By Ben Harder
Monday, October 11, 2010; 5:00 PM
For a moment, I cradled the Milky Way in my hands. There, cupped in my open palms, lay dozens upon dozens of glittering stars. One by one, they faded to black. Yet all I had to do was scoop a hand into the water surrounding us, and I held another fistful of starlight.
My wife and I were bobbing in a kayak in one of Puerto Rico's famed bioluminescent bays. It was night, and while there were true stars above us, the ones in my grasp were really dinoflagellates - single-celled organisms that emit light, or bioluminesce, whenever they're disturbed.
Bioluminescence is as widespread as it is wild and mysterious. Jack-o'-lantern mushrooms, flashlight fish and fireflies are among the multitude of organisms that bioluminesce. Scientists are still finding previously unknown examples of the phenomenon, especially at sea, where bioluminescent species are particularly varied and abundant. In parts of the ocean, 80 to 90 percent of sea creatures make light or harbor microbes that do so.
Experts are studying not only why marine life-forms developed the capacity to flash or glow, but also how and when they do it.
The "why" is worth pondering. If you're a defenseless bit of biota whose major preoccupation is hiding from predators, shining a light on your location doesn't immediately stand out as a winning strategy. And yet, bioluminescent organisms can protect themselves by making light. One way, believe it or not, is camouflage.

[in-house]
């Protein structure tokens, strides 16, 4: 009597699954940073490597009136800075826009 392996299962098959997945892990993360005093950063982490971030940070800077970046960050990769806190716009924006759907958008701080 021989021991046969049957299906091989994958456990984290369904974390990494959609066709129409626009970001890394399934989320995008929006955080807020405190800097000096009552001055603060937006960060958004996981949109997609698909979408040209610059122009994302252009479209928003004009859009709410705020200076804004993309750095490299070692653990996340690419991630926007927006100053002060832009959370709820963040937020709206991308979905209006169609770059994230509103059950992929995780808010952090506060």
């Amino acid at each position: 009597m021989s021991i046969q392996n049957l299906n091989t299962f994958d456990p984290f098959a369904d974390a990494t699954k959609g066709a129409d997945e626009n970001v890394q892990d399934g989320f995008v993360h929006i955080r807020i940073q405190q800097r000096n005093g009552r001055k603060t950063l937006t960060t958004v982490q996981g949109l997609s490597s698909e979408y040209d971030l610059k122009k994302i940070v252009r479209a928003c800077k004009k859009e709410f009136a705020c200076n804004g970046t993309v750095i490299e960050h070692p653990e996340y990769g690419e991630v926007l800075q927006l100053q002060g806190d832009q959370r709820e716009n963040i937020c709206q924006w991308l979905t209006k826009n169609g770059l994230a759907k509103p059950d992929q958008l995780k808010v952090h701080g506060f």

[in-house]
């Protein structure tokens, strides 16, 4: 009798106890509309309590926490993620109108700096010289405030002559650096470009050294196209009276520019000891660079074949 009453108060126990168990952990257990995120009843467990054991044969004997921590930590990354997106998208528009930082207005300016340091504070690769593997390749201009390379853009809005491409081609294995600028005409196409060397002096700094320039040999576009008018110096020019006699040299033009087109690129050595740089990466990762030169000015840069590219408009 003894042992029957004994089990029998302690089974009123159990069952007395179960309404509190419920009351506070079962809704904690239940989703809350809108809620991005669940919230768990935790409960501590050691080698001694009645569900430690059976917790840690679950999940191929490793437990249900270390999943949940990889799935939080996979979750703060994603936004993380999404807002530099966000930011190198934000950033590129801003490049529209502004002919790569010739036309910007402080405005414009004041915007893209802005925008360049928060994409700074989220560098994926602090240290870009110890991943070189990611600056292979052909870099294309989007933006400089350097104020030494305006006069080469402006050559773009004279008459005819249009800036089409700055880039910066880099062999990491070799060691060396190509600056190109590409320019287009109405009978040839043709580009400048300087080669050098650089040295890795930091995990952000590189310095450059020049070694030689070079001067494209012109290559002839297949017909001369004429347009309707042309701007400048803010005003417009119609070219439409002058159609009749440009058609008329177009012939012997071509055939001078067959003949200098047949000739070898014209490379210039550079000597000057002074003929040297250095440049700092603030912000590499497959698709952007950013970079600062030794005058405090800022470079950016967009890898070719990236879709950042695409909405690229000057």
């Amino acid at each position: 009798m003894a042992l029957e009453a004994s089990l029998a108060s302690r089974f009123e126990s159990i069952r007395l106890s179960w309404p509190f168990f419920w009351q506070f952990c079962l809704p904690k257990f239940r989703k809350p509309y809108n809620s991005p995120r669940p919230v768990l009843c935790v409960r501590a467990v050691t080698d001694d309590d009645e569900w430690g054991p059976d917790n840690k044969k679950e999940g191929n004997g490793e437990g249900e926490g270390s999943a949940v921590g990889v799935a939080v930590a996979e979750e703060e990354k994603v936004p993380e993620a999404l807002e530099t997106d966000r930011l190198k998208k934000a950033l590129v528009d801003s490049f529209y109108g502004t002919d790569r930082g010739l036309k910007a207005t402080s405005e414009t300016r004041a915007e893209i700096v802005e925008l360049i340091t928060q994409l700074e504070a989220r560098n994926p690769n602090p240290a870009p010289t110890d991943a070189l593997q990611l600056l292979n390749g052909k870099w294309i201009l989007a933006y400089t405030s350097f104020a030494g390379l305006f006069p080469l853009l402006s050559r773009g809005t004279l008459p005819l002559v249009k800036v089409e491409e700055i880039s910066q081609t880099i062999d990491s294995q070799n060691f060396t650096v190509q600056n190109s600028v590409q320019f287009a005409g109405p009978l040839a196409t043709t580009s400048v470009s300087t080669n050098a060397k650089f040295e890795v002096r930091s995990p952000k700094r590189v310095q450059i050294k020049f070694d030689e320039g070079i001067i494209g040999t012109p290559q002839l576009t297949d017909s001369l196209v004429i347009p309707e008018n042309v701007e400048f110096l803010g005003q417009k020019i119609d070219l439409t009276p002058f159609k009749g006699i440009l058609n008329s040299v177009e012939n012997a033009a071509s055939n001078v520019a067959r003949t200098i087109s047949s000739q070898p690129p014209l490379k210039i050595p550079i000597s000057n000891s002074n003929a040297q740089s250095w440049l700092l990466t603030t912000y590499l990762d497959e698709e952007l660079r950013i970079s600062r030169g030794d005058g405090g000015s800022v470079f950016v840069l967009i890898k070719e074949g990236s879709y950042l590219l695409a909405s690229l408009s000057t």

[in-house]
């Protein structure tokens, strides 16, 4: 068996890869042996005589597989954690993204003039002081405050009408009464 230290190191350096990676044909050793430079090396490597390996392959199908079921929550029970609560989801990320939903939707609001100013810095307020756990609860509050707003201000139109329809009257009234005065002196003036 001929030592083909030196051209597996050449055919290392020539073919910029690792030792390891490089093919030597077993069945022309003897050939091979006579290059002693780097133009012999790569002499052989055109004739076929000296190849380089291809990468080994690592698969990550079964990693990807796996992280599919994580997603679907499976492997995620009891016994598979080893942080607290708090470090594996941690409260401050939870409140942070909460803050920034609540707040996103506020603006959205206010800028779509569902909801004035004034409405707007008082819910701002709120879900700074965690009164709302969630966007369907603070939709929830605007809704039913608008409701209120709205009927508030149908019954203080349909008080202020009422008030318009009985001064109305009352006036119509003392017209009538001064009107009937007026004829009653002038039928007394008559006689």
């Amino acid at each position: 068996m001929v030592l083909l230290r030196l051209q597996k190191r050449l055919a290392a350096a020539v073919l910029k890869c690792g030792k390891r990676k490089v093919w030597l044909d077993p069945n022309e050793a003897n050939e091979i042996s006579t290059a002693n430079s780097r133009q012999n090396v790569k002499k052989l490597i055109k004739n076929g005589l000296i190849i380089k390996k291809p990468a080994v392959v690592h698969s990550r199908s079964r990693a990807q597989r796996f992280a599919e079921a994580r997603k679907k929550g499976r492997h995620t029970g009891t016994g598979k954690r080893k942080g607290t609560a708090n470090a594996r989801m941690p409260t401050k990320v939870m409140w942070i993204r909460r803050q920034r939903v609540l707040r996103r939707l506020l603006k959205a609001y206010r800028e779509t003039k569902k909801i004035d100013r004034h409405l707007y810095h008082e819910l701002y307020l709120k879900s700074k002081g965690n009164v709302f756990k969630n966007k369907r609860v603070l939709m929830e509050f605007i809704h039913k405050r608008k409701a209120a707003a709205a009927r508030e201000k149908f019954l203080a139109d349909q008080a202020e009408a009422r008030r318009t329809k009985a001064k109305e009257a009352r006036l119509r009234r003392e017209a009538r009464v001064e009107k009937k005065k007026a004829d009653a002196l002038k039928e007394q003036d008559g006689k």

Not far beneath the waves lies a realm that's in almost perpetual twilight. Only a little sunshine or moonlight filters down, and everything is bathed in a faint blue. In this world, an easy way to catch prey is simply to look up - and attack any appetizing morsel silhouetted against the light above.
That's where bioluminescence can provide a chameleonesque disguise. Nearly all krill, the tiny crustaceans that are food for everything from small fish to massive baleen whales, have eyelike structures called photophores on their undersides. The photophores give off light of similar color and intensity to that shining down from above, making the krill semi-invisible from below.
Bioluminescence can also help fend off an attack. Some species glow as a warning that they're poisonous; others confuse or blind attackers by releasing clouds or jets of light-emitting chemicals while trying to escape.
Some marine organisms, if attacked, produce what scientists call a burglar alarm - a visual 911 call designed to attract a larger fish that's only too happy to gobble up the flashy prey's assailant.
This is thought to be the case with the dinoflagellates I encountered. By lighting up, the dinoflagellates, which are sought after as food by small crustaceans known as copepods, may be trying to draw a copepod-eating fish to the scene. In lab experiments, copepods tend to scoot away when dinoflagellates luminesce, suggesting the light display does work as a deterrent.